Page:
At some schools, admissions officers read around 90 applications per day.
That's a lot of letters of recommendation to read through. And with so much praise for so many high performers, it can be hard to distinguish which applicants stand out from the rest, explains Rebecca Sabky, former Director of Admissions for International Outreach and Strategic Initiatives and current part-time admissions officer at Dartmouth College.
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Writing in a New York Times opinion piece, Sabky shares one example of an applicant whose letter of recommendation stood out thanks to a unique byline– the school custodian wrote it.
The custodian shared how the applicant was the only student in his large high school that knew the names of every member of the school's janitorial staff. He wrote about how the student, accepted to Dartmouth in a unanimous vote, always turned off the lights when leaving classrooms, tidied up after his classmates, and showed appreciation for the custodian's hard work.
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The recommendation displayed the applicant's genuine kindness—something Sabky says is difficult to discern through test scores, personal essays, and "typically superfluous" letters of recommendation. Most applicants' letters of recommendations come from school presidents, celebrities, and other distinguished individuals the student hopes will impress an admissions officer.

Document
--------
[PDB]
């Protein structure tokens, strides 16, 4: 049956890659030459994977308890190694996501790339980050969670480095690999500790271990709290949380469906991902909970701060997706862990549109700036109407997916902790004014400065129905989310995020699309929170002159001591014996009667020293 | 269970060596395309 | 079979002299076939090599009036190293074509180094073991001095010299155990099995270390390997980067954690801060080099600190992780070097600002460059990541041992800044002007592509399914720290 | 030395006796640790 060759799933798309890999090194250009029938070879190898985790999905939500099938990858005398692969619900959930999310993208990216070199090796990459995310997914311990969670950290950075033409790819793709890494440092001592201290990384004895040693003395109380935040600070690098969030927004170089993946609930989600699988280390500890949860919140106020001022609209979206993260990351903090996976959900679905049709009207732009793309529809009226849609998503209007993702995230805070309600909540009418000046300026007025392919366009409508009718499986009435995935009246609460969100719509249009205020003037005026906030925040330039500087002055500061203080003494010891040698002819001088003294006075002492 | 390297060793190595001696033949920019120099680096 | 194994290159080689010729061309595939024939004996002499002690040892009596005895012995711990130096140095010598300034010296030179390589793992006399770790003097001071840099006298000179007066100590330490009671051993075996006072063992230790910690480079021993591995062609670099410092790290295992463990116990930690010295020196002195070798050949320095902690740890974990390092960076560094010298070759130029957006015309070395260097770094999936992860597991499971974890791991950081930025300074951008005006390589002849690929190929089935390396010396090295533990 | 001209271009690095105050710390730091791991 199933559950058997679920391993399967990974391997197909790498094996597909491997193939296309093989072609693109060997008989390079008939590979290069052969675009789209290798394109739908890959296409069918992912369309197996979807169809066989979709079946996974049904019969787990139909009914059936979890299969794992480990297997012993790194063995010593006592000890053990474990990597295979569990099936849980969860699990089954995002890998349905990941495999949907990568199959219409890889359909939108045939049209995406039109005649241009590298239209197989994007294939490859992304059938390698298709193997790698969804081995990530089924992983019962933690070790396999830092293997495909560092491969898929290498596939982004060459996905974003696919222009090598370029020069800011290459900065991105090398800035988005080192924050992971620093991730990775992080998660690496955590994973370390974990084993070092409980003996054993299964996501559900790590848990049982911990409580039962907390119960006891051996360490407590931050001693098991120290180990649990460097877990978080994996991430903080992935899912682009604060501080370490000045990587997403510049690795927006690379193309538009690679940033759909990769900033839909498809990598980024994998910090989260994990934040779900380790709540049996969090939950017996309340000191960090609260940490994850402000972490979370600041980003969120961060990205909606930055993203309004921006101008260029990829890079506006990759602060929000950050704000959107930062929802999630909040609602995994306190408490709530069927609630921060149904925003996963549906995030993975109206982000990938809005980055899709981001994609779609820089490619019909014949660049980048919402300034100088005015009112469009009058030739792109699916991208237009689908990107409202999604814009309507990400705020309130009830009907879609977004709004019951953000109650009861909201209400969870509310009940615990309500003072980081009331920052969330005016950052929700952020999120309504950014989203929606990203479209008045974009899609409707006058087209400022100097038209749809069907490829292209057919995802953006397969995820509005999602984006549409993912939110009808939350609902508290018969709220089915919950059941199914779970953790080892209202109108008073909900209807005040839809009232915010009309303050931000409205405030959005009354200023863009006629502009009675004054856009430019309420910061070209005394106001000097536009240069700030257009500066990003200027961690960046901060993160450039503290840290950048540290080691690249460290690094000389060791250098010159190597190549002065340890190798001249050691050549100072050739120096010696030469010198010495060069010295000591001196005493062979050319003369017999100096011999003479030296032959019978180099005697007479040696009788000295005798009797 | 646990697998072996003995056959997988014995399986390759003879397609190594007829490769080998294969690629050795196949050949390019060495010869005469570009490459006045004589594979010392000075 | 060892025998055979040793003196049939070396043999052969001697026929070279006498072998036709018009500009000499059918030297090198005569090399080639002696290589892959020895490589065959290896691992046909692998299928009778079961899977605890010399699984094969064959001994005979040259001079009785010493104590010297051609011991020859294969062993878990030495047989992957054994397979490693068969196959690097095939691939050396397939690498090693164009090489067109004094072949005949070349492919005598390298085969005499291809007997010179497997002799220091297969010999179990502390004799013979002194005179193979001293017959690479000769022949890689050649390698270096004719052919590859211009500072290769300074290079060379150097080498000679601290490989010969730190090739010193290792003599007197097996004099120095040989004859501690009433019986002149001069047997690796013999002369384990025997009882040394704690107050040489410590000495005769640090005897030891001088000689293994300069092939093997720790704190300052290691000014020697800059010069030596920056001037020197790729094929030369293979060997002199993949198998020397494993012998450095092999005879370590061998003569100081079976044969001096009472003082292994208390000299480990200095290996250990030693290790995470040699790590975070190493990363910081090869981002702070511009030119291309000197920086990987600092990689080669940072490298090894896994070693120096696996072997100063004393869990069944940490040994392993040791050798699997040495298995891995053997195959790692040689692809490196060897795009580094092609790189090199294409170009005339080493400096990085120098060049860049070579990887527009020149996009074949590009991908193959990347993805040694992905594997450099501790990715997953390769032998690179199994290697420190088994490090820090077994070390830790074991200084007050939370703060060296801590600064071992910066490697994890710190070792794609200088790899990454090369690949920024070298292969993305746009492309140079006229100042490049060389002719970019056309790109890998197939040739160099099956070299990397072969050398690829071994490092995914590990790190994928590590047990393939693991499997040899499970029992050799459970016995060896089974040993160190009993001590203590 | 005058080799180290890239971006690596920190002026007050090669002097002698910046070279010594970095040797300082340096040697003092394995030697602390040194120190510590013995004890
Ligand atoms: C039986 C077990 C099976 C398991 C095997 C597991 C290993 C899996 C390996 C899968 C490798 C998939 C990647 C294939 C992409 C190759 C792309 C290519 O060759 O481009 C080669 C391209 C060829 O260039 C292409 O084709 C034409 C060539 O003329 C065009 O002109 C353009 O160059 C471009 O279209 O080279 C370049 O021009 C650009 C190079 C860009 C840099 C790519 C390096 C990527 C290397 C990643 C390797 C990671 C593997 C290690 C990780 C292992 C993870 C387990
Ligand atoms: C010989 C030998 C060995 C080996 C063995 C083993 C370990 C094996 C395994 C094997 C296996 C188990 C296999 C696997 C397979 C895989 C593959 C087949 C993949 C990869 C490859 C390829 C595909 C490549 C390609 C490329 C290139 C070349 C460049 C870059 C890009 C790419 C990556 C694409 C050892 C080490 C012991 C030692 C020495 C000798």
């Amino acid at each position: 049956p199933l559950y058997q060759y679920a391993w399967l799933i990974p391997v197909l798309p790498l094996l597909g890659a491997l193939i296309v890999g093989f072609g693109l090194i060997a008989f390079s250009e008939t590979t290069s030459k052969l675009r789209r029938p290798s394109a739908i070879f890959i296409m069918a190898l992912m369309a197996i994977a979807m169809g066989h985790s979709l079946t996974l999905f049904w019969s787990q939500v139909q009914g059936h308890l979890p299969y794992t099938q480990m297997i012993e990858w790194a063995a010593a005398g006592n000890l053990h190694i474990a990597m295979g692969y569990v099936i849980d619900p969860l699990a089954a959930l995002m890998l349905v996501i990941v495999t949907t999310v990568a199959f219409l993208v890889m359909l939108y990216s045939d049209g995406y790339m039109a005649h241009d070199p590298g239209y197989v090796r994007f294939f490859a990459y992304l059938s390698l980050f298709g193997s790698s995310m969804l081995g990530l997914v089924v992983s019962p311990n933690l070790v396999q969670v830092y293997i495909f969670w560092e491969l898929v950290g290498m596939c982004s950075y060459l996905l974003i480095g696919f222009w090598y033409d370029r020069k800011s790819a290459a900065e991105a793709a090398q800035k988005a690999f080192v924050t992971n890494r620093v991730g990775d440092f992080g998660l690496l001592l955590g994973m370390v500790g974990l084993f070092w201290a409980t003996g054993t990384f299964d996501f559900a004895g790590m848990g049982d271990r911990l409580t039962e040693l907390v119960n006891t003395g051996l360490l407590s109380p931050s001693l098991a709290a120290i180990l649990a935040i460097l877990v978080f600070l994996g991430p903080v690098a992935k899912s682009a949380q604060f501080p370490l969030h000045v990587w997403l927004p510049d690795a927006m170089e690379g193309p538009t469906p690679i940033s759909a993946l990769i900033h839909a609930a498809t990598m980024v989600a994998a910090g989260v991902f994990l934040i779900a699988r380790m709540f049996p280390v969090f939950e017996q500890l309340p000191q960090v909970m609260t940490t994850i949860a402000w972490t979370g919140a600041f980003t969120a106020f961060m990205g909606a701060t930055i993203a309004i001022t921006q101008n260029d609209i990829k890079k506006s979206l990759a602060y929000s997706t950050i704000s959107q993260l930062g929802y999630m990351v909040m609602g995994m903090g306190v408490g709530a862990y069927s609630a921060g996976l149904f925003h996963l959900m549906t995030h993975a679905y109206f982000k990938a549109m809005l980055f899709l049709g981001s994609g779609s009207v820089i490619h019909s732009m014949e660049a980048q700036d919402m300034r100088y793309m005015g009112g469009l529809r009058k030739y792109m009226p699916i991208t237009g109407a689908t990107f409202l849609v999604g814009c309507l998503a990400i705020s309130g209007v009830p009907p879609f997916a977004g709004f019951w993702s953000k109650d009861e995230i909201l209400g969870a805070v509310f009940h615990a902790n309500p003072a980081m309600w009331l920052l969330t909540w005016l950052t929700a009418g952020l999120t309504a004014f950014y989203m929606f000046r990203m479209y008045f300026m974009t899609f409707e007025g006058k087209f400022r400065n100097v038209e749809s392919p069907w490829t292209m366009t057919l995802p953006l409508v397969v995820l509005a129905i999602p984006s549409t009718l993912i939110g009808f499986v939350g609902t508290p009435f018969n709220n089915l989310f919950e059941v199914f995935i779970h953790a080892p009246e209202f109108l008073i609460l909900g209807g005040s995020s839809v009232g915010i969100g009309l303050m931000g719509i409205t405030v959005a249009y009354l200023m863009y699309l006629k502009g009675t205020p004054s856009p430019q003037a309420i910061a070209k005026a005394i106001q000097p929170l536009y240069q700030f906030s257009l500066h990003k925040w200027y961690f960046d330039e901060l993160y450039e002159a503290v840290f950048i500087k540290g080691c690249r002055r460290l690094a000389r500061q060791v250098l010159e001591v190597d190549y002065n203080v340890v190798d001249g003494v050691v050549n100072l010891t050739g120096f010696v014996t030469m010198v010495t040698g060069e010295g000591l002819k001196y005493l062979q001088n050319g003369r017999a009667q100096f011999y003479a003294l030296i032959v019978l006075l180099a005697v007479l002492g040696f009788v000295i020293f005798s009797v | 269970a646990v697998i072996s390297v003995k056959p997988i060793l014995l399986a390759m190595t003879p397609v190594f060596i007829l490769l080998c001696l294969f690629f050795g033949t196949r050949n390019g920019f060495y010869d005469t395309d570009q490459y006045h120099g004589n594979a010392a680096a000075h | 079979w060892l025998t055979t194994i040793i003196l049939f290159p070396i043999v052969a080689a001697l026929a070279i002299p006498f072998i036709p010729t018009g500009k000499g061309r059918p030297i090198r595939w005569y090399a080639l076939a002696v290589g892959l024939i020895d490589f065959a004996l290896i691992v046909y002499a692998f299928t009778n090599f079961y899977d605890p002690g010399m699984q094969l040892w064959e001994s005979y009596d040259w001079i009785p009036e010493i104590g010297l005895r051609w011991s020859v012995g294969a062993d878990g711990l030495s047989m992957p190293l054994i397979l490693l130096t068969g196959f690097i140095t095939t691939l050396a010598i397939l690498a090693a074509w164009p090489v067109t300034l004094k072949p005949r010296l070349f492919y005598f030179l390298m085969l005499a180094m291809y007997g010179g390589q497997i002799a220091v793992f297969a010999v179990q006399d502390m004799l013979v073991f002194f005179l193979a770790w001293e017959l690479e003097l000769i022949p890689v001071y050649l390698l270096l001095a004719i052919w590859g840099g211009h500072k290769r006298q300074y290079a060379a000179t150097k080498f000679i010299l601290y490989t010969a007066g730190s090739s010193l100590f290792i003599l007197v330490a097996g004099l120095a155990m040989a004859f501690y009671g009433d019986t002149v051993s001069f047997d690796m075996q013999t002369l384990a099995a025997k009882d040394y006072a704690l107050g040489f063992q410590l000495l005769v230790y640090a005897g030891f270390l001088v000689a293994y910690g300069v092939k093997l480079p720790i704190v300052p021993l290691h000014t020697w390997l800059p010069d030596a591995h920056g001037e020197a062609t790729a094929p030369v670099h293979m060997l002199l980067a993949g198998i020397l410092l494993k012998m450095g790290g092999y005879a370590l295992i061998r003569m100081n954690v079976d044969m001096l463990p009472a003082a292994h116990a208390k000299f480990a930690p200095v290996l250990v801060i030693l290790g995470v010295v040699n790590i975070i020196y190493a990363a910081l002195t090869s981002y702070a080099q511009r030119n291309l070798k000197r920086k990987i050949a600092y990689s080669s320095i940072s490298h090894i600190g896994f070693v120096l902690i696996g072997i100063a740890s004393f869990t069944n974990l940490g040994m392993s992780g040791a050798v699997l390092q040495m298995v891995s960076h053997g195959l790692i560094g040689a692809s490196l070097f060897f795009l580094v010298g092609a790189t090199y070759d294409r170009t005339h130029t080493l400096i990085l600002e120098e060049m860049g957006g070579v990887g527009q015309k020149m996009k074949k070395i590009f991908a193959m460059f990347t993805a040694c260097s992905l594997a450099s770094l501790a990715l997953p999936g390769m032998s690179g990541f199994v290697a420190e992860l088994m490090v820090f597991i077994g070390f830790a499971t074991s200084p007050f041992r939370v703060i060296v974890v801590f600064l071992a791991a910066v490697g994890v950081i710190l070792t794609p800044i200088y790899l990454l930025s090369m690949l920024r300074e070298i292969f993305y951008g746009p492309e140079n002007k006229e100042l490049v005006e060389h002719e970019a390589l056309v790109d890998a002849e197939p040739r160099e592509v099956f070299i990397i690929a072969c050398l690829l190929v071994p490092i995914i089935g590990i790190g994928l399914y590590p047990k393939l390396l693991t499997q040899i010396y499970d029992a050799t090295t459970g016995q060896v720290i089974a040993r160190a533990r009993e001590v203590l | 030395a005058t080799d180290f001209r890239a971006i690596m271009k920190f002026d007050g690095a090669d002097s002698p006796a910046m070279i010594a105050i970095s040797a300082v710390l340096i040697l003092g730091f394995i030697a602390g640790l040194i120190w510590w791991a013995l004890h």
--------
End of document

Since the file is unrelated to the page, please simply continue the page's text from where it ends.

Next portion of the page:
Sabky argues these recommendations don't help paint a picture of the applicants' intangible qualities. Instead, she says, "a sincere character evaluation from someone unexpected will mean more to [admissions officers] than any boilerplate recommendation" (Sabky, New York Times, 4/4).
Another characteristic difficult to pinpoint in an application? Grit.
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